Florentine (gold coin)

from Wikipedia, the free encyclopedia
The articles guilder and Florentine (gold coin) overlap thematically. Help me to better differentiate or merge the articles (→  instructions ) . To do this, take part in the relevant redundancy discussion . Please remove this module only after the redundancy has been completely processed and do not forget to include the relevant entry on the redundancy discussion page{{ Done | 1 = ~~~~}} to mark.

Florentine dating from 1347

The Florentine (Latin Florenus , Italian Fiorino d'oro , French Florin ) was a currency that was widespread in Europe in the late Middle Ages . He was one of 1252 to 1533 Florence embossed gold coin .

The name comes from the gold gulden of the city of Florence, also called Florentine gulden , with about 3½ grams, which was also used outside of Tuscany from the 13th century . However, there were other forms of coinage in the region , for example in Champagne and the Duchy of Brabant . Compared to the Florentine, their value could fluctuate between half and double.


After Charlemagne had replaced the ancient gold coins with silver coins in his coin reform , there were only a few gold coins of ancient and Arabic coinage in medieval Europe . Then in the High Middle Ages, with the increasing amount of money, the need for valuable coins also increased. The Roman-German Emperor Friedrich II had gold coins minted in Brindisi since 1231 , the Augustalis . Subsequently, the financial metropolises of Florence and, after 1280, Venice began to issue gold coins in large numbers.

The city of Florence began producing the Fiorino in 1262 after defeating its rival Siena in the Battle of Montaperti . The coin consisted of 3.54 g of fine gold. On the front it bore the coat of arms of the city, a lily ( Latin : flos = flower). The reverse showed John the Baptist , the city's patron . Fiorentini minted from 1300 onwards all bear a mintmaster's mark , which enables precise dating, since the mintmasters changed every six months, so this office was in great demand. The books of the Florentine Mint show an output of up to 350,000 florins in good years, that is about 1.2 tons of gold. The minting of the florin in Florence ended in 1533, when Cosimo I of Medici standardized the coinage in his sphere of influence and issued the Scudo d'Oro based on the French model .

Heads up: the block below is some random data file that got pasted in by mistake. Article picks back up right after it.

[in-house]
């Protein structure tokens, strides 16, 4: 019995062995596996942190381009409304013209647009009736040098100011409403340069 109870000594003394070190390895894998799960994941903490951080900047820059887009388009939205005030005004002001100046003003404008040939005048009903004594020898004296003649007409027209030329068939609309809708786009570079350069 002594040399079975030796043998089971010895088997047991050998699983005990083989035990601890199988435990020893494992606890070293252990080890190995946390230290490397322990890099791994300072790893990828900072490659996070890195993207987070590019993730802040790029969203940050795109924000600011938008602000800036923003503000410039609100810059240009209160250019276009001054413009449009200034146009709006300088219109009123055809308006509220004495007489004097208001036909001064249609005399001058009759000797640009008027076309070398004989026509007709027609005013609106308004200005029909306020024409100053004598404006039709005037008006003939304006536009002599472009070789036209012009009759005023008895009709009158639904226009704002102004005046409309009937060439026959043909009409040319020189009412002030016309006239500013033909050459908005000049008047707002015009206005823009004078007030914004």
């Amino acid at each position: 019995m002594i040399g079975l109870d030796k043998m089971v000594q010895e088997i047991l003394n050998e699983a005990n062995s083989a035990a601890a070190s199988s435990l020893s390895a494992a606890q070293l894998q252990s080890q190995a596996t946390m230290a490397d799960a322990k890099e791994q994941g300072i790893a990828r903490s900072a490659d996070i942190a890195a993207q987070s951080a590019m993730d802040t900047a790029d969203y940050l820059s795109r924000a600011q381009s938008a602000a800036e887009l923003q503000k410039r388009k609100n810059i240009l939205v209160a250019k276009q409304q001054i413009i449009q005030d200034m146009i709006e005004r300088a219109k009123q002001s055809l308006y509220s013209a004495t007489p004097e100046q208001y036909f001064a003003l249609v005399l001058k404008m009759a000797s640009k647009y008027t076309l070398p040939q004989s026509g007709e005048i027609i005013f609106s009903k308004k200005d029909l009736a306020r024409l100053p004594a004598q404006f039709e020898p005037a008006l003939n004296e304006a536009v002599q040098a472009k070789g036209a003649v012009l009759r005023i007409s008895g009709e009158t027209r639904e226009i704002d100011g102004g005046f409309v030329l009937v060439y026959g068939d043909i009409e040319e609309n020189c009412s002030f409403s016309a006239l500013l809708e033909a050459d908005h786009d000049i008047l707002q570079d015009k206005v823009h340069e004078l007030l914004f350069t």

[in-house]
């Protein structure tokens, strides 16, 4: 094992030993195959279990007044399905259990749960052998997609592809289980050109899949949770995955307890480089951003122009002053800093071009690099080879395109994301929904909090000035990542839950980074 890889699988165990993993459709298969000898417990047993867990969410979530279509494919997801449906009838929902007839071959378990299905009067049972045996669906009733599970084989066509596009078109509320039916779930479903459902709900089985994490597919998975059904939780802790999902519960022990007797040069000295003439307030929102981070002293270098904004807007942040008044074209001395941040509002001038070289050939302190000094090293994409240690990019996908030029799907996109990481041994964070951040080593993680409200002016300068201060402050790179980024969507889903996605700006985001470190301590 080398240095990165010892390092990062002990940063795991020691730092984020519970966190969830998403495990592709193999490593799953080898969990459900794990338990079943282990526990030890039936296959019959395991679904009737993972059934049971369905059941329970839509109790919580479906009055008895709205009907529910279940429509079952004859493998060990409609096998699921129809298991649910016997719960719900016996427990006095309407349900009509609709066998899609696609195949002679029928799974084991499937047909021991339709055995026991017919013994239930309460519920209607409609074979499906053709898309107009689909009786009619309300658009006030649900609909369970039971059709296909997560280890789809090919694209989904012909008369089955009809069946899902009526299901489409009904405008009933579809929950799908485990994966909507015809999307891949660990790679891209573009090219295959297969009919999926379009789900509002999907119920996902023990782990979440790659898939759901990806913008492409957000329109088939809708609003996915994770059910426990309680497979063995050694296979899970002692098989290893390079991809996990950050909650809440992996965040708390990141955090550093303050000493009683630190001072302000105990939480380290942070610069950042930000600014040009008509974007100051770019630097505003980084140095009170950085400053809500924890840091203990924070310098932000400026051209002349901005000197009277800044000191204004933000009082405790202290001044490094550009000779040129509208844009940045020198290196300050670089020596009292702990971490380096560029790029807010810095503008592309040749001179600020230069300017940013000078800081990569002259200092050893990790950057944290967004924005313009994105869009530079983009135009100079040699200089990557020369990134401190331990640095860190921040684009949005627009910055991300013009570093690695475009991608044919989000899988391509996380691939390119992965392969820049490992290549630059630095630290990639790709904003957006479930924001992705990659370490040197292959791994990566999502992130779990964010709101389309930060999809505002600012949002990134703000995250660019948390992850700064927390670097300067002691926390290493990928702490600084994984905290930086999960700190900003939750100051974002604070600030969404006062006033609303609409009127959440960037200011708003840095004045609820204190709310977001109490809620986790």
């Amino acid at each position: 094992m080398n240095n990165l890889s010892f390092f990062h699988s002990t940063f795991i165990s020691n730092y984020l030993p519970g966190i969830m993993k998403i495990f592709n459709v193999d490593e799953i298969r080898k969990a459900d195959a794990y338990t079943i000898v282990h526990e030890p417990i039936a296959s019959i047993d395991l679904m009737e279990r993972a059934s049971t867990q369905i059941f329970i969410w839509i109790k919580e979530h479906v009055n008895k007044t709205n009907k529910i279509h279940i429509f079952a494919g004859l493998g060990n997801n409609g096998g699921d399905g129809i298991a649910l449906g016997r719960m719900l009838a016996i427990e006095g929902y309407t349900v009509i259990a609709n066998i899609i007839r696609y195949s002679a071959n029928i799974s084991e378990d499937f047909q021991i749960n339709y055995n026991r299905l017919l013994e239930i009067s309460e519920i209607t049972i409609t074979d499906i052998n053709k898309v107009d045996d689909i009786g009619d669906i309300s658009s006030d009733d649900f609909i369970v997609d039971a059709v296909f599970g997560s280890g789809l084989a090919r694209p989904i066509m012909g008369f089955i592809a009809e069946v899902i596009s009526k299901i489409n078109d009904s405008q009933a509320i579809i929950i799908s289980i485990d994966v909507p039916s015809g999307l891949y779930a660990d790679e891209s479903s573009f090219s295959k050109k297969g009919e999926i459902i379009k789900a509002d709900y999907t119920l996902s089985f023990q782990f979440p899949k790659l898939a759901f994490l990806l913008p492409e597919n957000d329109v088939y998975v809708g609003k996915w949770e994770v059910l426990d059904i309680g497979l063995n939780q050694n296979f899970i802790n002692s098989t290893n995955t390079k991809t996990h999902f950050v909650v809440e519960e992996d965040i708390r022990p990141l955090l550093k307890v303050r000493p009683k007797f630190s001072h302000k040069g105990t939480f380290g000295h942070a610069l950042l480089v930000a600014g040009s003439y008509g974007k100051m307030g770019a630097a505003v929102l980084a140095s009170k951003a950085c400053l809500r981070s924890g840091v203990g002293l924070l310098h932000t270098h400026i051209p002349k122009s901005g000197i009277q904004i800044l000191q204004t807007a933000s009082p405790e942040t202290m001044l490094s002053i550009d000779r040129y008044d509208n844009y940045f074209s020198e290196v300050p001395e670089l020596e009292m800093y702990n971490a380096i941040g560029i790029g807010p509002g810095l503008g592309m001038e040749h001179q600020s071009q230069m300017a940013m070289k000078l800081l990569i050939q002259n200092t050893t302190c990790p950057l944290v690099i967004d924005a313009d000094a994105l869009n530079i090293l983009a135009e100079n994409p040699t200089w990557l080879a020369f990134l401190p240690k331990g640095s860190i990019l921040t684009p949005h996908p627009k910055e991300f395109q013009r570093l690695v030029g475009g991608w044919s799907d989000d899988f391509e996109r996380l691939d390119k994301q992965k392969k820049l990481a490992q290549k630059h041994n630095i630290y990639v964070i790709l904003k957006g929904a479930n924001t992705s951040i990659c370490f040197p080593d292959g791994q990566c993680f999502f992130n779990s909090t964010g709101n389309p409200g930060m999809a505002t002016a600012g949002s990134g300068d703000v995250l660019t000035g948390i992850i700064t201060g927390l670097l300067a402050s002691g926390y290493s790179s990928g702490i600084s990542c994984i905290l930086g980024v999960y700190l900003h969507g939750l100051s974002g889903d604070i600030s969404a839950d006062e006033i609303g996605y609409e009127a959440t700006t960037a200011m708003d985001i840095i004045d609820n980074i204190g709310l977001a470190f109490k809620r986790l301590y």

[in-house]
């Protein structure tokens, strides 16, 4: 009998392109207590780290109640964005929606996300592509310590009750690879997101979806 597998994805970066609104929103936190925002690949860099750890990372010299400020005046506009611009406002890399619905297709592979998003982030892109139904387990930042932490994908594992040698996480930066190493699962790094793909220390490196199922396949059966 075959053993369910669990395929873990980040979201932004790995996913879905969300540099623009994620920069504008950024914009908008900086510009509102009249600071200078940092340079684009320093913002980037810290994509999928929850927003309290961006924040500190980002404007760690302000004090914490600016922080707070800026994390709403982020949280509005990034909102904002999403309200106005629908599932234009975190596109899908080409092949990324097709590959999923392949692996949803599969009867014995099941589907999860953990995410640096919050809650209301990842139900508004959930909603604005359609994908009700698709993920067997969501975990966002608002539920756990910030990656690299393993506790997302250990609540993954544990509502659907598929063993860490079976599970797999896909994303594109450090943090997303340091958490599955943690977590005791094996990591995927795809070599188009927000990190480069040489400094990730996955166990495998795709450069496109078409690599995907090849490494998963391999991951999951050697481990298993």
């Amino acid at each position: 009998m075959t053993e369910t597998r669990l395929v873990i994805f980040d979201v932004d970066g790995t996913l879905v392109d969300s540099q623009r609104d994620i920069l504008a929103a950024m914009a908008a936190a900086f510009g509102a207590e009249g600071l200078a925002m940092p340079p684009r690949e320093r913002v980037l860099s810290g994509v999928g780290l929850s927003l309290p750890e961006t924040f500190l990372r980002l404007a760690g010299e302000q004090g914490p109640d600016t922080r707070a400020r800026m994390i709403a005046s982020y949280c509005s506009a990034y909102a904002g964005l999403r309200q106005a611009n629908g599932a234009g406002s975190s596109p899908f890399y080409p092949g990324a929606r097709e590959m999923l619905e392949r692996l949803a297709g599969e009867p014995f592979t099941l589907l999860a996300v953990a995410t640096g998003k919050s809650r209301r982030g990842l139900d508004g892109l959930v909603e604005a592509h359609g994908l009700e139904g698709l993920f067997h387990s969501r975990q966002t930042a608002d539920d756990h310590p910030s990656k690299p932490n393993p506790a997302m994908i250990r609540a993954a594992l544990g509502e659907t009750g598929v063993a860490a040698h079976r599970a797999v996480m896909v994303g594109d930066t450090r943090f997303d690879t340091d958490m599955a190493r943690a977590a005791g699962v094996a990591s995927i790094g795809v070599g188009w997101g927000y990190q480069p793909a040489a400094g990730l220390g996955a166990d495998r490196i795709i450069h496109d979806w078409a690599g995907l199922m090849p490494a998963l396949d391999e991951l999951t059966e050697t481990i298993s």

The monetary value of the Florentine gold coins at that time is difficult to estimate because it depends on economic and political circumstances. After all, coin gold was considered a relatively safe currency even in times of war - even in the 20th century. In peacetime, historical literature mentions purchases from villages among nobles amounting to around a thousand fl, and foundations for social purposes went up to tens of thousands of Florentines. With an average gold price of $ 800 per ounce over the past 50 years (although with fluctuations of around $ 150 to $ 1700), the purchasing power from today's perspective would be approximately 100 euros.


The Fiorino became the model for numerous gold guilders. The name guilder , as the currency unit in the Netherlands was called until 2001 , also comes from the Florentine gold standard (French Florin d'Or ) . Its common abbreviation in finance is fl. Or f. for Fiorino, lat.florenus aureus .

The old name can be found later for other coins:

Web links

Commons : Fiorino  - album with pictures, videos and audio files

Individual evidence

  1. In Europe since the year 800 mainly silver coins, gold coins since 1231 under Emperor Friedrich II. Florence from 1252, Venice from 1280
  2. ^ Société Royale de Numismatique 1908: Revue Belge de Numismatique et de Sigillographie , vol. 64, Brussels, Goemaere, PDF file (Caution: ~ 30 MB)
  3. ^ Where Revue Numismatique , p. 68-75
  4. Gold price in the 1960s below $ 200 / troy ounce (31.1 g), 1970s: ~ $ 500, peak 1981: $ 1700, 1990s: $ 600-400, since 2010: over $ 1200; see also graphic 1969–2011